21st October 2018

The day was organised impeccably right from the start. John’s neighbour, the owner of an airport minibus taxi, transported us to the start at Chelmorton. And off we set. John’s retirement and gym regime had obviously paid dividends, as he even surprised himself by leading consistently from the front – at a nice pace. The route took us via the Waterloo (too early to stop), Priestcliffe, Litton Mill, Watercum Jolly (where the climbers reminisced about routes climbed long ago) and lunch in the sun at Cressbrook. Up passed Ravensdale, and then, before we realised it, passed the Peters Stone and therefore unable to ascend. The Three Horseshoes loomed out of the descending mist, and like an episode of The League of Gentlemen, we entered into a different world. Lurchers were noted ambling around in the dark and shouts were heard to “shut the door”; Seats by the fire were not to be touched on any account! We were directed into the next door room and the landlord Geoff (a character who couldn’t be invented) took his time lighting the fire. Tony Browne kindly bought the first round, whilst Jonathan bought the second, and consequently suffered the indignity of trying to pay by card. A lurcher came into our room, looked at us, then promptly peed on the floor. A lady came in, who always assists with the Sunday afternoon folk singing, and got into intense conversation with Easters, Graham and Syd, who began reliving his early Sheffield memories. Crowson appeared on his bike, and wearing not quite lycra, insisted on wearing his helmet throughout the duration. A young couple appeared, but no one saw them leave. Concern was raised that they might end up in a pie. Then it was time to leave. What a place – a time warp. Then back to the hut via Foolow and Eyam, on a glorious afternoon, to be greeted by Ann Marie’s magnificent repast. Controversy reigned whether it was 15 miles or 12. Syd as always said it was about 10.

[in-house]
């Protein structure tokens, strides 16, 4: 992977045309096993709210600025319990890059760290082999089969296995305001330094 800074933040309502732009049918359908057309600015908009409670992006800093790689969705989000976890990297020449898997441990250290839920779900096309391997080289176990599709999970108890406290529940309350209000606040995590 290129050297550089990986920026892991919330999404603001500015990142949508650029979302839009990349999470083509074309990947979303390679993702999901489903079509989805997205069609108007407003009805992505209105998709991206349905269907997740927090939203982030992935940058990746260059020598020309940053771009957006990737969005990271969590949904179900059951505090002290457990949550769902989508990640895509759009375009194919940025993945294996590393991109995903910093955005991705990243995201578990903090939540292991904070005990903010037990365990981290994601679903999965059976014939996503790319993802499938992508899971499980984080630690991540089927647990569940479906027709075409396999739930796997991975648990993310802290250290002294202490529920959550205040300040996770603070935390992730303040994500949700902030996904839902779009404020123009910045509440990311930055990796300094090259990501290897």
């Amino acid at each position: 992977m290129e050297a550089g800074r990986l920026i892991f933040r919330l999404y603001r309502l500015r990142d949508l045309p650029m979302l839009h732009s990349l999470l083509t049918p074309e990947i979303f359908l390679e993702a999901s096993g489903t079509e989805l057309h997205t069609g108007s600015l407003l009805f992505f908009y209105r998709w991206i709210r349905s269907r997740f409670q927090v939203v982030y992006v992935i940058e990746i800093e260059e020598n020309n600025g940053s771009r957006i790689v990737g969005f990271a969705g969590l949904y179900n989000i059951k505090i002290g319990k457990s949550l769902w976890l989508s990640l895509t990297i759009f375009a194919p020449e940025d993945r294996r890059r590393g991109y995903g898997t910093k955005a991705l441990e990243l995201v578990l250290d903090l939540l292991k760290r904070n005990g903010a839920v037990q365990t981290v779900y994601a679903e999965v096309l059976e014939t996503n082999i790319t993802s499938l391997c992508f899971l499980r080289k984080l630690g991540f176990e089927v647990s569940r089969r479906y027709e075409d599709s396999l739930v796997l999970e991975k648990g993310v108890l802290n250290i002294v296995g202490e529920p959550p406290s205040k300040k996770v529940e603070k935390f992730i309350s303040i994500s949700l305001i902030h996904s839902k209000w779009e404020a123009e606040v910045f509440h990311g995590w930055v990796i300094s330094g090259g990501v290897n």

Climbing: The cavers decided, as it was a nice day, to stay above ground and climb on Curbar in the autumn sun instead. A good tally of routes were climbed in that less frequented area between Froggatt and the main Curbar crag.

By J Skelton: Walkers met at the club hut and the majority  availed themselves of the official transport  whilst the overspill went with Cotton. This process was predictably chaotic and, in part, explains why Clowes was left behind. Rumours that members wished to avoid further discussion on matters H&S are, of course, entirely disingenuous. The group re-united at Chelmorton church, the start of the walk. The route passed the illy-willy water and picked up the Limestone Way as we passed Five Wells Farm. The A6 was successfully negotiated at the Waterloo prior to descent to Millers Dale.  At this point, the group revolted and refused to follow the Leader along the Monsal trail, preferring the easier route through Litton, Water-cum -Jolly to Cressbrook and  lunch.  Good pace took us to the Three Stags Head where refreshment was taken. Members enjoyed the Gothic vibe provided.  Crowson, in full cycling regalia, joined us at this point and added to the festivities. Home via Foolow and Eyam and an excellent tea which Benton attended knowing the quality of his daughter’s cooking. Cotton stuck to his guns and ‘’stayed high all day.” Even so, the leader judged him to be no worse than usual and accepted his kind offer of a lift at close of play.